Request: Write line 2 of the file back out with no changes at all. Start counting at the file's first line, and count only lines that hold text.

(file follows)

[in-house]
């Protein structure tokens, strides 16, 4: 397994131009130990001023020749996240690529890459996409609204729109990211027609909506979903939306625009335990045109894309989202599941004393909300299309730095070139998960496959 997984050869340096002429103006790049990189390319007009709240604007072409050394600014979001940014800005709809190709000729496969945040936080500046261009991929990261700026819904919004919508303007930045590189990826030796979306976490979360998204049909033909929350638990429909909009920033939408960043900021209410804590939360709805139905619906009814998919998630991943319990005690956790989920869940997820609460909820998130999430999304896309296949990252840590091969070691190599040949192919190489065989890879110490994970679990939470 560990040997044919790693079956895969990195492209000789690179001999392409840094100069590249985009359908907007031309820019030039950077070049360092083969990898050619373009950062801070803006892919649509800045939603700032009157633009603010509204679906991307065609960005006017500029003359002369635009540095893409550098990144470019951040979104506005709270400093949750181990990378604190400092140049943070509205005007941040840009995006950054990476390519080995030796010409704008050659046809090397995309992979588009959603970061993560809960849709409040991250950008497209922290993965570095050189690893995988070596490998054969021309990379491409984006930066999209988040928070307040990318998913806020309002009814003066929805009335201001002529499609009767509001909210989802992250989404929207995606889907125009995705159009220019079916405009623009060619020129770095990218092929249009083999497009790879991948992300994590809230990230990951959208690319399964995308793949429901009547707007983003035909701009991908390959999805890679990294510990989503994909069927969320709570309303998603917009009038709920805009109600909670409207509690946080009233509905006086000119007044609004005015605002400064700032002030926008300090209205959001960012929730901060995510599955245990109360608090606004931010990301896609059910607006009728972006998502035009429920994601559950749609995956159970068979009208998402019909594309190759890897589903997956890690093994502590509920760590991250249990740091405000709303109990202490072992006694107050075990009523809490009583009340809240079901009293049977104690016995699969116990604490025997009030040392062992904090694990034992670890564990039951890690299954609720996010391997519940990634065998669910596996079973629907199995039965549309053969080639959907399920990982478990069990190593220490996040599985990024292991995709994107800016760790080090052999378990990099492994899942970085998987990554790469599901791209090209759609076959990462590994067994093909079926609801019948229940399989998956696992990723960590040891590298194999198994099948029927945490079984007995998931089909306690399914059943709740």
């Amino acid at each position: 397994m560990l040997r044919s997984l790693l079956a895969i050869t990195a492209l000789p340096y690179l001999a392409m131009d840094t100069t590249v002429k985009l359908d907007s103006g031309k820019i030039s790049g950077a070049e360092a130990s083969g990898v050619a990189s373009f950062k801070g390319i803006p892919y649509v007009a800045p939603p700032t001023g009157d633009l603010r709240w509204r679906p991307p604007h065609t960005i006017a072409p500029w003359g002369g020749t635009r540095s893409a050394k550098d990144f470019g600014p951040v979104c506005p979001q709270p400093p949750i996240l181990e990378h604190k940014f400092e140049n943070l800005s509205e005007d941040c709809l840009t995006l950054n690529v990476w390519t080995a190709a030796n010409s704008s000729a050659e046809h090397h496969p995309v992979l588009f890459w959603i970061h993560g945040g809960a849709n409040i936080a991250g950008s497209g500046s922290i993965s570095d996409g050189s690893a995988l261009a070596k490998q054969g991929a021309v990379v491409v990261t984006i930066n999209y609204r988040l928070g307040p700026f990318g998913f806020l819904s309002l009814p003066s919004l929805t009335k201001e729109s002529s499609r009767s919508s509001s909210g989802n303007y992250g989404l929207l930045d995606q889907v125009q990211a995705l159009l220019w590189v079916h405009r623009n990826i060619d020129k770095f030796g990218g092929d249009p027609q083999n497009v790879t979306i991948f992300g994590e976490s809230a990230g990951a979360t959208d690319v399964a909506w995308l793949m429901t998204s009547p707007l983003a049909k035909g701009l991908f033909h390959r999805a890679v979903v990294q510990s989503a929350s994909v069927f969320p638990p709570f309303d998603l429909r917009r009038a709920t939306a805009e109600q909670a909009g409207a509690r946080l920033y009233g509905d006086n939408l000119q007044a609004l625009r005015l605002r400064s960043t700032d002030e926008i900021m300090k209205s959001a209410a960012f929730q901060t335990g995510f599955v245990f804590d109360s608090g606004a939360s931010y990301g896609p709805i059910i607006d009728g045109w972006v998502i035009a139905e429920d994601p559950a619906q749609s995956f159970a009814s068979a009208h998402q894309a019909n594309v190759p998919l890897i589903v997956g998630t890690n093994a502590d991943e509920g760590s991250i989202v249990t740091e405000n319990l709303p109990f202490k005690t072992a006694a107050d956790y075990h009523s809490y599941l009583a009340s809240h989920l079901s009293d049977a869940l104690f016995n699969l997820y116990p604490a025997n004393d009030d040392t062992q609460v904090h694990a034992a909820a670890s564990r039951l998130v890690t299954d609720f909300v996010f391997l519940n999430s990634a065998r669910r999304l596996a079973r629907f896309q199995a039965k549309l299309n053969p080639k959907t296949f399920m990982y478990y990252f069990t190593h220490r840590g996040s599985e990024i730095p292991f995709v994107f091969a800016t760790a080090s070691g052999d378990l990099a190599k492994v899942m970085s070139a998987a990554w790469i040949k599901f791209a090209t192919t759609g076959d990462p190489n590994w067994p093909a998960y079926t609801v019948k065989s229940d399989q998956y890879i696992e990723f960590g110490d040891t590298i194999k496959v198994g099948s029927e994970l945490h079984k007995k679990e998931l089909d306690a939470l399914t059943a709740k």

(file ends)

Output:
């Protein structure tokens, strides 16, 4: 397994131009130990001023020749996240690529890459996409609204729109990211027609909506979903939306625009335990045109894309989202599941004393909300299309730095070139998960496959 997984050869340096002429103006790049990189390319007009709240604007072409050394600014979001940014800005709809190709000729496969945040936080500046261009991929990261700026819904919004919508303007930045590189990826030796979306976490979360998204049909033909929350638990429909909009920033939408960043900021209410804590939360709805139905619906009814998919998630991943319990005690956790989920869940997820609460909820998130999430999304896309296949990252840590091969070691190599040949192919190489065989890879110490994970679990939470 560990040997044919790693079956895969990195492209000789690179001999392409840094100069590249985009359908907007031309820019030039950077070049360092083969990898050619373009950062801070803006892919649509800045939603700032009157633009603010509204679906991307065609960005006017500029003359002369635009540095893409550098990144470019951040979104506005709270400093949750181990990378604190400092140049943070509205005007941040840009995006950054990476390519080995030796010409704008050659046809090397995309992979588009959603970061993560809960849709409040991250950008497209922290993965570095050189690893995988070596490998054969021309990379491409984006930066999209988040928070307040990318998913806020309002009814003066929805009335201001002529499609009767509001909210989802992250989404929207995606889907125009995705159009220019079916405009623009060619020129770095990218092929249009083999497009790879991948992300994590809230990230990951959208690319399964995308793949429901009547707007983003035909701009991908390959999805890679990294510990989503994909069927969320709570309303998603917009009038709920805009109600909670409207509690946080009233509905006086000119007044609004005015605002400064700032002030926008300090209205959001960012929730901060995510599955245990109360608090606004931010990301896609059910607006009728972006998502035009429920994601559950749609995956159970068979009208998402019909594309190759890897589903997956890690093994502590509920760590991250249990740091405000709303109990202490072992006694107050075990009523809490009583009340809240079901009293049977104690016995699969116990604490025997009030040392062992904090694990034992670890564990039951890690299954609720996010391997519940990634065998669910596996079973629907199995039965549309053969080639959907399920990982478990069990190593220490996040599985990024292991995709994107800016760790080090052999378990990099492994899942970085998987990554790469599901791209090209759609076959990462590994067994093909079926609801019948229940399989998956696992990723960590040891590298194999198994099948029927945490079984007995998931089909306690399914059943709740």